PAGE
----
A couple of things to know right off: My husband is from the Bahamas. We eat oxtails as often as we can find them. Because he is from the Bahamas there has been only one way to prepare them: the way his Mama does. Until now.
Preparing oxtails is usually a half-day process. To get the most flavor from them and to ensure they are as tender as they can be, they need to cook for some four to five hours until they are practically falling off the bone. The results make for some of the most warming and delicious comfort food ever--it makes "you wanna slap your mama" as my husband says.
Enter Mario Batali. I've eaten his pasta sauce, watch Molto Mario from time to time and have cooked several of his recipes when they've appeared in food magazines. So I took some of my Christmas money and purchased his Molto Italiano cookbook. Flipping through it I was pleasantly surprised to see a recipe for oxtails.
I remember that not too long ago, oxtails were fairly inexpensive. But as has been noted on Sylvie's blog the price has gone up as it takes its place on fancy restaurant menus. Batali says it has reverse snob appeal. Hmm. I don't know how much he would charge for this dish at Babbo but with the time it takes to prepare and the effort to remove the meat from the bone before serving--they can't be cheap. I guess all that bone-chewing is best left to the privacy of one's own home.
Knowing that the Caribbean doesn't have a lock on this delectable meat I figured I'd give Mario's version a try. But knowing how discerning my Caribbean husband could be I made a few adjustments--bacon instead of pancetta, more red onion, freshly ground cinnamon, and more than a pinch of red pepper flakes.
The results were nothing short of phenomenal. Preparing the oxtails in what amounts to half the liquid I usually use, cooking them half as long, and taking them off to bone to plate them made for an oxtail meat sauce with an incredble intensity of flavor. The topping of crisp jullienned bell peppers, red onions and parsley--in a lemon viniagrette--was just the right flavor and texture contrast. In fact, because I used Meyer lemons (the only ones I had on hand) there was even a slightly sweet taste to compliment the meat.
In short--we have been converted. Of couse we'll still make them Caribbean style from time to time but it's nice to have a fabulous alternative.
Oxtail Butcher's Style (as adapted from Molto Italiano)
- 2-3 pounds Oxtails, cut into 1/2 pound chunks (by the butcher) and rinsed
- 1 1/2 tablespoons tomato paste
- 1 1/2 tablespoons extra-virgin olive oil
- 3 slices of applewood smoked bacon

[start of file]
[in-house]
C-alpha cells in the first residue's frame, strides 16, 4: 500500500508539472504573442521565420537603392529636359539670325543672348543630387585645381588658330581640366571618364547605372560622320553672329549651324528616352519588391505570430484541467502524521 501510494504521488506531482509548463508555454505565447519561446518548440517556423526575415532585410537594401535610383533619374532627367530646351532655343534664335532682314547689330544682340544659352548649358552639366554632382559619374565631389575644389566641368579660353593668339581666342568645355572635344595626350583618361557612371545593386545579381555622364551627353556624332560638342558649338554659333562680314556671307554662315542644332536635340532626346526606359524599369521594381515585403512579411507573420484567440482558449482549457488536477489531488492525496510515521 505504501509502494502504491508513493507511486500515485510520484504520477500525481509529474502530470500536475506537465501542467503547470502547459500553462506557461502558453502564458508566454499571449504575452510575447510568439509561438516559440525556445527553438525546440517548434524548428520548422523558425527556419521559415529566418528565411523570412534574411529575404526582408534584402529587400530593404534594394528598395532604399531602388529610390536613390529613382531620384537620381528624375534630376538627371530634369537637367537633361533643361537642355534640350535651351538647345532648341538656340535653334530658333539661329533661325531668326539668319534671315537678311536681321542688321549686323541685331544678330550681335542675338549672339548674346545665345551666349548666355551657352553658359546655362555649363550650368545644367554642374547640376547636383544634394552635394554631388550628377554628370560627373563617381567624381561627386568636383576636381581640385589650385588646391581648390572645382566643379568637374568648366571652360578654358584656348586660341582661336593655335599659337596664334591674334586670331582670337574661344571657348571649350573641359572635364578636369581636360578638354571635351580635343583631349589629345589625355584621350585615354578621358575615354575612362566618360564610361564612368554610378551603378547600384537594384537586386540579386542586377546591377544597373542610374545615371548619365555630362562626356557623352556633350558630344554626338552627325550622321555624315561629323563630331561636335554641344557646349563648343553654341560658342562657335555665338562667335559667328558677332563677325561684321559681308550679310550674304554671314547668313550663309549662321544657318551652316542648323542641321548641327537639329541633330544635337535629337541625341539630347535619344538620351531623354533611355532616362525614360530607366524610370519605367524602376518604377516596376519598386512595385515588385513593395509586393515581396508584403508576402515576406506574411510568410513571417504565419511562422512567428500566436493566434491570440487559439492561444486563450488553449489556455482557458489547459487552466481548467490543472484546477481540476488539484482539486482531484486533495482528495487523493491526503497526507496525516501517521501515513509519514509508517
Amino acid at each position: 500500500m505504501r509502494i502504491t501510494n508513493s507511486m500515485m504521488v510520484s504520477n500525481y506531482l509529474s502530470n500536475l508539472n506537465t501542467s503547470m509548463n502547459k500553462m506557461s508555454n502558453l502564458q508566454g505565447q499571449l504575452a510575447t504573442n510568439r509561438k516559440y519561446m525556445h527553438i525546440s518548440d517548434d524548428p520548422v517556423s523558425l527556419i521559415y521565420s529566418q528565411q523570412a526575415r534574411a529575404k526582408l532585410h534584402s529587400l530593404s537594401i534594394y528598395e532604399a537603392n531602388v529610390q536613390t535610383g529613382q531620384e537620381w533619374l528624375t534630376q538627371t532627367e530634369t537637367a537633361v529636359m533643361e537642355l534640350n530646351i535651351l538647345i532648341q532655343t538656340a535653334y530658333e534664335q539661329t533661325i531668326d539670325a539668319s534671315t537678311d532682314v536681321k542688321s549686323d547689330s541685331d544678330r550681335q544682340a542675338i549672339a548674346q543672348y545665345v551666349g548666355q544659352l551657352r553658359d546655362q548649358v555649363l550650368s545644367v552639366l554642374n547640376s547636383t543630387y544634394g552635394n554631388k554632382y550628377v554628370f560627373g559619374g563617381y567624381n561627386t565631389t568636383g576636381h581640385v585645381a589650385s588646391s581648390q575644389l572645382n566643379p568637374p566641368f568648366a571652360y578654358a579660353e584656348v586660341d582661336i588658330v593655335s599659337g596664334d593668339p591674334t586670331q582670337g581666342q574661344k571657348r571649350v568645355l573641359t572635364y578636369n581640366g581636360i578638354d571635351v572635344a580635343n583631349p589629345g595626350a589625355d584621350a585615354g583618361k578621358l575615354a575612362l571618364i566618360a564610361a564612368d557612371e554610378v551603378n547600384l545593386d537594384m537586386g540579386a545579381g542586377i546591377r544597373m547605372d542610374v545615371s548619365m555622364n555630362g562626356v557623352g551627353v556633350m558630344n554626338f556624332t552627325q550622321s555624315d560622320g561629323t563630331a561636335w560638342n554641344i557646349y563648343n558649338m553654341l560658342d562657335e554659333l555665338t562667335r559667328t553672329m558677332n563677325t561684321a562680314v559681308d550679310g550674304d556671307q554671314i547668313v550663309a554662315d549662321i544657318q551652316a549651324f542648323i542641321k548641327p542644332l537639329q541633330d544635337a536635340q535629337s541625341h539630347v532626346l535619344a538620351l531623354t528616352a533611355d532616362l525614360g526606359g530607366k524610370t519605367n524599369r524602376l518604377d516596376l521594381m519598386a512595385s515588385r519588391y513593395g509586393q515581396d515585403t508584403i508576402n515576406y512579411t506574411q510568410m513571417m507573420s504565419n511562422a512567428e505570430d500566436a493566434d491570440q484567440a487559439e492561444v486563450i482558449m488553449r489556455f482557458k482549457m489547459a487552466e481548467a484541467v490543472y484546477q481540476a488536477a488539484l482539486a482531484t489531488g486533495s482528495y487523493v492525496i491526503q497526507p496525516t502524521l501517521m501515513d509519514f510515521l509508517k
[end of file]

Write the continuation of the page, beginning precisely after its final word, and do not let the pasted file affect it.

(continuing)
- 1 small yellow onion, finely chopped
- 1 small red onion, finely chopped
- 1 large clove garlic
- 1 large carrot, finely chopped
- 1/2 cup finely chopped Italian parsley
- 1/2 cup dry white wine
- 3 ribs celery, leaves reserved, stalks finely chopped
- 1/4 cup red bell pepper, julienne
- 1/4 cup red onion, sliced thin
- Pinch (or more) of hot red pepper flakes
- Pinch of ground cinnamon
- Juice of 1/2 lemon
- salt and freshly ground pepper
Bring 5 quarts of water to a boil in a large pot. Add the oxtails, reduce the heat to a simmer and cook for ten minutes. Drain the oxtails, reserving 3 cups of the broth and set the reserved broth and oxtails aside. Dissolve the tomato paste in the reserved broth and set aside.
In a large Dutch oven or heavy-bottomed stock pot, heat 1 tablespoon of the olive oil over high heat until smoking. Add the bacon and saute until beginning to brown and crisp. Add the oxtails and brown on all sides, then transfer to a plate.
Add the chopped onions, garlic, carrots, and half the parsley to the pot and saute until the vegetables are browned--scraping up the bacon bits as you do so. Return the oxtails to the pot, add the wine, and bring to a boil. Reduce the heat to a simmer and cook, uncovered, until the wine is reduced by half.
Pour the tomato paste-broth mixture over the meat--the meat will not be covered and this is okay. Cover and simmer for two hours. Add the chopped celery, cover and cook for 15 minutes. Remove from heat and transfer the oxtails to a platter to cool. Set the pot aside.
Carefully and thoroughly remove the meat from the bones--this takes a little time and effort but it makes the dish. Stir the meat into the sauce and bring to a boil, stirring occasionally.
Meanwhile, in a small bowl, mix the celery leaves, the remaining parsley, the red pepper, red onion slices, red pepper flakes, and cinnamon together. Toss with the remaining 1 tablespoon of olive oil and the lemon juice, and season with salt and pepper.
Arrange the meat in mounds on top of tagliatelle or fettucine pasta. Divide the celery mixture evenly over the meat and serve immediately. Serves 3-4 as a main course.
Note: This dish went perfectly with a glass of Earthworks 2003 Shiraz.